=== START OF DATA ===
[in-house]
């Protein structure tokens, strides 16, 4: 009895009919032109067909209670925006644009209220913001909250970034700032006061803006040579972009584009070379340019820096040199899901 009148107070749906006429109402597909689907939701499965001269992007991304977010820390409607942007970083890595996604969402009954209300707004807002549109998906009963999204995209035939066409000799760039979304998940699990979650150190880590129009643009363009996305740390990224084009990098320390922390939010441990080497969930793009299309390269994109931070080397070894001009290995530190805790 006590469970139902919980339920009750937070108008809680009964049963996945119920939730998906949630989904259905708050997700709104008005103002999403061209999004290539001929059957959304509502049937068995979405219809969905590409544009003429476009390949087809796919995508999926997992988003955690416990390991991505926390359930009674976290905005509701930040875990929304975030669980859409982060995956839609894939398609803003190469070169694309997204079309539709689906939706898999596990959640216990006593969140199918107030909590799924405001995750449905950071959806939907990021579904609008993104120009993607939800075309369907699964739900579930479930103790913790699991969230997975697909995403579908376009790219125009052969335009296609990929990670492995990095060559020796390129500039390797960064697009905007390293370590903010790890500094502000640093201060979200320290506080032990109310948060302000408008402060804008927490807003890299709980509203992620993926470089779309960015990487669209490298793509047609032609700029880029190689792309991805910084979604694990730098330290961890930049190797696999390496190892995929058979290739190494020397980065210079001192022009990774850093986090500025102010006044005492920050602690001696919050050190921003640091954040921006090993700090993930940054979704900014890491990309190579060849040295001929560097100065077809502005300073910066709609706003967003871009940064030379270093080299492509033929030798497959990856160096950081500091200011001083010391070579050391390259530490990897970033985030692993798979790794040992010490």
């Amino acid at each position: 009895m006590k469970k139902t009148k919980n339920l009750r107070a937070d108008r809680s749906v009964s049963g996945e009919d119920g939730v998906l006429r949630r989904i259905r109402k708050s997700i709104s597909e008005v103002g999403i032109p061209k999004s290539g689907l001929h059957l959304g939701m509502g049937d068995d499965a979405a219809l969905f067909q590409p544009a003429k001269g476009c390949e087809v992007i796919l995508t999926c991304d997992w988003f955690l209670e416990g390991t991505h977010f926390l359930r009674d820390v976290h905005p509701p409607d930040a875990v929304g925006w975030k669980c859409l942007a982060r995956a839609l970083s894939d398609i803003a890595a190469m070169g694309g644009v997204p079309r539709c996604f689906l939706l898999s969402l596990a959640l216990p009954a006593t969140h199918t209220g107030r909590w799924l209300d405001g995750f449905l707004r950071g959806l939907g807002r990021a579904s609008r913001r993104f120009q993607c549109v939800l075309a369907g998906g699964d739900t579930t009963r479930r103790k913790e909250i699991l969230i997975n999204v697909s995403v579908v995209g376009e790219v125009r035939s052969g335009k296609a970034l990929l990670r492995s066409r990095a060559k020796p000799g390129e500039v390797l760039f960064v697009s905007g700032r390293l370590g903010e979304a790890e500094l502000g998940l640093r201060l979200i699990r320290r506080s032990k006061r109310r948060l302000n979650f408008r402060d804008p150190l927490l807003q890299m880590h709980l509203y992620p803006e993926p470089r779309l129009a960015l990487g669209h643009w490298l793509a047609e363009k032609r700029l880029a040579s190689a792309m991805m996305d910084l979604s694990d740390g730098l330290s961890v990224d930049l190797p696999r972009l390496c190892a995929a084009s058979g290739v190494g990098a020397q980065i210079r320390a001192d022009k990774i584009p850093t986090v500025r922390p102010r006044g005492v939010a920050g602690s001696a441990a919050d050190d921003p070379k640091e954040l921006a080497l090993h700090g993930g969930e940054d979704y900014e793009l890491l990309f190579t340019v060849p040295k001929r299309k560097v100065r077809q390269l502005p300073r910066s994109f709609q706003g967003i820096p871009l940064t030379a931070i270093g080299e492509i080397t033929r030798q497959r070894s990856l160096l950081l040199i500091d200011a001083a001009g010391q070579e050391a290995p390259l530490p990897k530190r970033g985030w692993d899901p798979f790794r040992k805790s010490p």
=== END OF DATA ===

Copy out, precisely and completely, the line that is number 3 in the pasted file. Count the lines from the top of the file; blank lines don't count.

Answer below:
């Amino acid at each position: 009895m006590k469970k139902t009148k919980n339920l009750r107070a937070d108008r809680s749906v009964s049963g996945e009919d119920g939730v998906l006429r949630r989904i259905r109402k708050s997700i709104s597909e008005v103002g999403i032109p061209k999004s290539g689907l001929h059957l959304g939701m509502g049937d068995d499965a979405a219809l969905f067909q590409p544009a003429k001269g476009c390949e087809v992007i796919l995508t999926c991304d997992w988003f955690l209670e416990g390991t991505h977010f926390l359930r009674d820390v976290h905005p509701p409607d930040a875990v929304g925006w975030k669980c859409l942007a982060r995956a839609l970083s894939d398609i803003a890595a190469m070169g694309g644009v997204p079309r539709c996604f689906l939706l898999s969402l596990a959640l216990p009954a006593t969140h199918t209220g107030r909590w799924l209300d405001g995750f449905l707004r950071g959806l939907g807002r990021a579904s609008r913001r993104f120009q993607c549109v939800l075309a369907g998906g699964d739900t579930t009963r479930r103790k913790e909250i699991l969230i997975n999204v697909s995403v579908v995209g376009e790219v125009r035939s052969g335009k296609a970034l990929l990670r492995s066409r990095a060559k020796p000799g390129e500039v390797l760039f960064v697009s905007g700032r390293l370590g903010e979304a790890e500094l502000g998940l640093r201060l979200i699990r320290r506080s032990k006061r109310r948060l302000n979650f408008r402060d804008p150190l927490l807003q890299m880590h709980l509203y992620p803006e993926p470089r779309l129009a960015l990487g669209h643009w490298l793509a047609e363009k032609r700029l880029a040579s190689a792309m991805m996305d910084l979604s694990d740390g730098l330290s961890v990224d930049l190797p696999r972009l390496c190892a995929a084009s058979g290739v190494g990098a020397q980065i210079r320390a001192d022009k990774i584009p850093t986090v500025r922390p102010r006044g005492v939010a920050g602690s001696a441990a919050d050190d921003p070379k640091e954040l921006a080497l090993h700090g993930g969930e940054d979704y900014e793009l890491l990309f190579t340019v060849p040295k001929r299309k560097v100065r077809q390269l502005p300073r910066s994109f709609q706003g967003i820096p871009l940064t030379a931070i270093g080299e492509i080397t033929r030798q497959r070894s990856l160096l950081l040199i500091d200011a001083a001009g010391q070579e050391a290995p390259l530490p990897k530190r970033g985030w692993d899901p798979f790794r040992k805790s010490p």